(2012) Porzana parva.
THE LITTLE CRAKE.
Rallus parvus Scop., Ann. I. Hist. Nat., p. 108 (1769) (Carniola). Porzana parva Blanf. & Oates, iv, p. 164.
Vernacular names. None recorded.
Description. - Male. Centre of crown and neck dark brown, slightly rufous; remainder of upper parts more olive-brown, darkest on the rump; upper back, scapulars and innermost secondaries with broad black streaks and a few narrow white ones, these latter also extending to the lower back, rump and upper tail-coverts; wing-coverts light brown; quills darker brown; supercilia, sides of head and neck, chin, throat and whole lower plumage rather dark ashy-grey, the extreme posterior abdomen, flanks and under tail-coverts banded brown and white; under wing-coverts and axillaries light slaty-brown.
Colours of soft parts. Iris red, brown in young birds; bill green, the base red in summer; legs and feet yellowish-green to dull pale slaty-green.
Measurements. Total length about 200 mm.; wing 95 to 106 mm.; tail 50 to 60 mm.; tarsus 30 to 31 mm.; culmen 18 to 20 mm.
Female, Supercilia and face paler grey; chin, throat and fore-neck almost white, becoming isabelline-buff on the rest of the lower parts, the vent and surrounding parts with under tail-coverts barred white and brown.
Very young birds have the supercilia, face and whole lower plumage white, barred with blackish-brown. These bars gradually disappear and in a more advanced stage the young become replicas of the female with very pale, almost white underparts.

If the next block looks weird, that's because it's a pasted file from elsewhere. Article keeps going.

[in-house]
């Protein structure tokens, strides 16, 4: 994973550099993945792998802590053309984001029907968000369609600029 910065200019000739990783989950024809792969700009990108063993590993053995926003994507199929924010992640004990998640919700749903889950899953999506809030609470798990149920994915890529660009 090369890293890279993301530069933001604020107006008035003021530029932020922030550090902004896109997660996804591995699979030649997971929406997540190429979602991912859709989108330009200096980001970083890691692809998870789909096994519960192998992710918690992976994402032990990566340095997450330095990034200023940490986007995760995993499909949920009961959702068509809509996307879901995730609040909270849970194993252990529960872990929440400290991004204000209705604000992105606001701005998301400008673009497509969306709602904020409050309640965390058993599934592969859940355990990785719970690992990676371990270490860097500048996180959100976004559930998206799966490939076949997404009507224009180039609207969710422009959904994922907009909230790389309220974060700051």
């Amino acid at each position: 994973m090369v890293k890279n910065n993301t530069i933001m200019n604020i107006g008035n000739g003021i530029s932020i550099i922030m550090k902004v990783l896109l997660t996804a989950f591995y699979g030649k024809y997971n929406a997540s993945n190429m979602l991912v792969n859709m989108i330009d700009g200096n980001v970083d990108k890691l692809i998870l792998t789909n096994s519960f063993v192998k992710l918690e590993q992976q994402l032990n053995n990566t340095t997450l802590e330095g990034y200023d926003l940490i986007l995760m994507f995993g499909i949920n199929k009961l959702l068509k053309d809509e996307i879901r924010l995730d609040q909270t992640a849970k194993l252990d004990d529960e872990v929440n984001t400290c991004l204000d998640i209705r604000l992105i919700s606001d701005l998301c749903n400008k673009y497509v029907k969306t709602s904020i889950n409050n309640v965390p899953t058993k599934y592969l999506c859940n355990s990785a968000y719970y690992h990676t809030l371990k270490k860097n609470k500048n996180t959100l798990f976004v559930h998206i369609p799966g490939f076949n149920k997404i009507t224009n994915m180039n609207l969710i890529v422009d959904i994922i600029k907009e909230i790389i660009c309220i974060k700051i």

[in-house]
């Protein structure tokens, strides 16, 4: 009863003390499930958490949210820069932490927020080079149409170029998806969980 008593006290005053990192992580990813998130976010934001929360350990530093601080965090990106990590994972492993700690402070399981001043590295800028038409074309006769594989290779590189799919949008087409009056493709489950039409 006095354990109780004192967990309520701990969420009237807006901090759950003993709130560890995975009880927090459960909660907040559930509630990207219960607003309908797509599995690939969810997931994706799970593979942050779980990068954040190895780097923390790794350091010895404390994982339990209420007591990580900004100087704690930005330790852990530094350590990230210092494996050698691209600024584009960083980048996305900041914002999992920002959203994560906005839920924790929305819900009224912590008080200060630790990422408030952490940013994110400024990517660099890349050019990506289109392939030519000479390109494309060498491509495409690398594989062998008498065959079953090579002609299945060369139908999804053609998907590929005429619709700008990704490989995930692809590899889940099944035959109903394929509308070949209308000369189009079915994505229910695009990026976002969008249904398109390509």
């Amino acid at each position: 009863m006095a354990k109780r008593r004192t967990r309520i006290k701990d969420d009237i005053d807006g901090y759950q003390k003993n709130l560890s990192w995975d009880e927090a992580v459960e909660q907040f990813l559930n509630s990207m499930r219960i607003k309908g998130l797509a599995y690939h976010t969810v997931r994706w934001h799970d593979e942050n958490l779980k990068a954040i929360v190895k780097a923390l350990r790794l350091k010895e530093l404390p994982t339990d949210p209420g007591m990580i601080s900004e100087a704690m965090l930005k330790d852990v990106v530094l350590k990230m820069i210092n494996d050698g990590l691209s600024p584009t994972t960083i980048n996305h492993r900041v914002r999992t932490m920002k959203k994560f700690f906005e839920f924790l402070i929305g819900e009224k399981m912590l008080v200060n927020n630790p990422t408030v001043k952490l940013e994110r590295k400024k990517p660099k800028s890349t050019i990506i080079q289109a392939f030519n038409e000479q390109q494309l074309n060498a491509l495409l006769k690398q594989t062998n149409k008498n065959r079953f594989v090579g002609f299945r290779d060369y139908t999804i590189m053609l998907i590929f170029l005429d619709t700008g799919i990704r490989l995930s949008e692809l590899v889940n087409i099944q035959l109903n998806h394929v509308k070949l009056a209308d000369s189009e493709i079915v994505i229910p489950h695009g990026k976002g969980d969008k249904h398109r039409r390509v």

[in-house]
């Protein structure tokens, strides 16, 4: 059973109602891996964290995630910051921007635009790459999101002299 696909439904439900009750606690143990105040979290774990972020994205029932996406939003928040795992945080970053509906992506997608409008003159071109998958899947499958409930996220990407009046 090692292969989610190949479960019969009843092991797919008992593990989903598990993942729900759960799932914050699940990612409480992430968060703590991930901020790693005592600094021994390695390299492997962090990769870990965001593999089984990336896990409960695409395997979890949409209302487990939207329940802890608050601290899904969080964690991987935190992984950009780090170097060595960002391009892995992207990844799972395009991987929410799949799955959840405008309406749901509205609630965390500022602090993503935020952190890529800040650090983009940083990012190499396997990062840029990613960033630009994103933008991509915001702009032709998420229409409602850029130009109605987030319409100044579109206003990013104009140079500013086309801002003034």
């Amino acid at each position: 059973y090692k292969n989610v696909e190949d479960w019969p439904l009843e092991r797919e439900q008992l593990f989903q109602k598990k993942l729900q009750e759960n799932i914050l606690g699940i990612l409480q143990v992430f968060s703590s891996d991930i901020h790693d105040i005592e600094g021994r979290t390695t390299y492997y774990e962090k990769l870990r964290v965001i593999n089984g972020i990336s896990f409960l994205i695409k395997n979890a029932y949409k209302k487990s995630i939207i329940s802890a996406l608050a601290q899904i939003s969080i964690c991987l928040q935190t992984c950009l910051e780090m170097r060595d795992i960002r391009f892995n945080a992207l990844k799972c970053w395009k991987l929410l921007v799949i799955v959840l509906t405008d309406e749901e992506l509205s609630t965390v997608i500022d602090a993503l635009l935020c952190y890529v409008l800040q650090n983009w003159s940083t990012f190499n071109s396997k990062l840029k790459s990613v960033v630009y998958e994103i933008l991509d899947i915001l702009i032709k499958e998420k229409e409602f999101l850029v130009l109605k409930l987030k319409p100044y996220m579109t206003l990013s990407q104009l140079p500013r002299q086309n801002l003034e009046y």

Nestling. All black.
Distribution. Throughout South and Central Europe and South-western and Central Asia, migrating in Winter to Northern Africa and to India into Sind and Baluchistan; Scully also obtained it in Gilgit.
Nidification. The Little Crake breeds throughout South and Central Europe as well as in Western Asia, probably as far East as Persia and Turkestan. The breeding-season lasts from early May to the end of June, though a few birds continue to breed as late as the middle of July. The nest differs in no way from that of the other Rails and, like them, is placed in any thick vegetation around lakes, swamps or the banks of streams. The eggs number from six to twelve, generally seven or eight. The ground-colour is a pale ochre or buff-brown, sometimes with a rather greenish tint, whilst the markings consist of numerous blotches and spots of darker brown scattered fairly numerously over the whole surface. There are also a few underlying spots of neutral tint, which in some eggs are rather more numerous and make the general tone of the egg more dull and grey. The surface is smooth and generally glossless. The average of one hundred eggs is 30.45 x 21.73 mm.; maxima 30.5 x 23.0 mm.; minima 28.0 x 19.0 mm.
Habits. This little Rail is an inveterate skulker and may be rather less rare than it appears to be in India. In all respects its habits are typical of the family and it swims well and can dive also. Its diet is mainly insectivorous and these mostly aquatic as this Rail keeps much to lakes and swamps.